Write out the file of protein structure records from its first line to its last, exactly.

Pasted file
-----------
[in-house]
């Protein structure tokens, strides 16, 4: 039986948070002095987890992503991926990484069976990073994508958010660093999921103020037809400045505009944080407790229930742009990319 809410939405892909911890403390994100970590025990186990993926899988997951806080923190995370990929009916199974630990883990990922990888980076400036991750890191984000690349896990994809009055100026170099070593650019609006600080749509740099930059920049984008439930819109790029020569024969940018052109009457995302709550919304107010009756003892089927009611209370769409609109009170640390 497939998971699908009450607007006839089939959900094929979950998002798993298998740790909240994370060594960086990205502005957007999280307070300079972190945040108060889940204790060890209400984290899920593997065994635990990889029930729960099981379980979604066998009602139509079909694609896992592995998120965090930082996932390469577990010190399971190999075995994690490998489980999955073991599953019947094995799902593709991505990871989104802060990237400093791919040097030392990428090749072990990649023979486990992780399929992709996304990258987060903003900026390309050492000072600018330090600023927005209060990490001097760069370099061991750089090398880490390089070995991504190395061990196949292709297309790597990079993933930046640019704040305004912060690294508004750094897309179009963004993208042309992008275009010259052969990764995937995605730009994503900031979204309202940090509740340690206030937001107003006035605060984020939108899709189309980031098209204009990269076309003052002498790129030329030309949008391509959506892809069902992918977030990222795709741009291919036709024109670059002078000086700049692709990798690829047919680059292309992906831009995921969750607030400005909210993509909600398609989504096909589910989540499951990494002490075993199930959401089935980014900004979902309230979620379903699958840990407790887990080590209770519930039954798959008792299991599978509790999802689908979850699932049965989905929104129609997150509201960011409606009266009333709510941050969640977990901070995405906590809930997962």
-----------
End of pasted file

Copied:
[in-house]
């Protein structure tokens, strides 16, 4: 039986948070002095987890992503991926990484069976990073994508958010660093999921103020037809400045505009944080407790229930742009990319 809410939405892909911890403390994100970590025990186990993926899988997951806080923190995370990929009916199974630990883990990922990888980076400036991750890191984000690349896990994809009055100026170099070593650019609006600080749509740099930059920049984008439930819109790029020569024969940018052109009457995302709550919304107010009756003892089927009611209370769409609109009170640390 497939998971699908009450607007006839089939959900094929979950998002798993298998740790909240994370060594960086990205502005957007999280307070300079972190945040108060889940204790060890209400984290899920593997065994635990990889029930729960099981379980979604066998009602139509079909694609896992592995998120965090930082996932390469577990010190399971190999075995994690490998489980999955073991599953019947094995799902593709991505990871989104802060990237400093791919040097030392990428090749072990990649023979486990992780399929992709996304990258987060903003900026390309050492000072600018330090600023927005209060990490001097760069370099061991750089090398880490390089070995991504190395061990196949292709297309790597990079993933930046640019704040305004912060690294508004750094897309179009963004993208042309992008275009010259052969990764995937995605730009994503900031979204309202940090509740340690206030937001107003006035605060984020939108899709189309980031098209204009990269076309003052002498790129030329030309949008391509959506892809069902992918977030990222795709741009291919036709024109670059002078000086700049692709990798690829047919680059292309992906831009995921969750607030400005909210993509909600398609989504096909589910989540499951990494002490075993199930959401089935980014900004979902309230979620379903699958840990407790887990080590209770519930039954798959008792299991599978509790999802689908979850699932049965989905929104129609997150509201960011409606009266009333709510941050969640977990901070995405906590809930997962």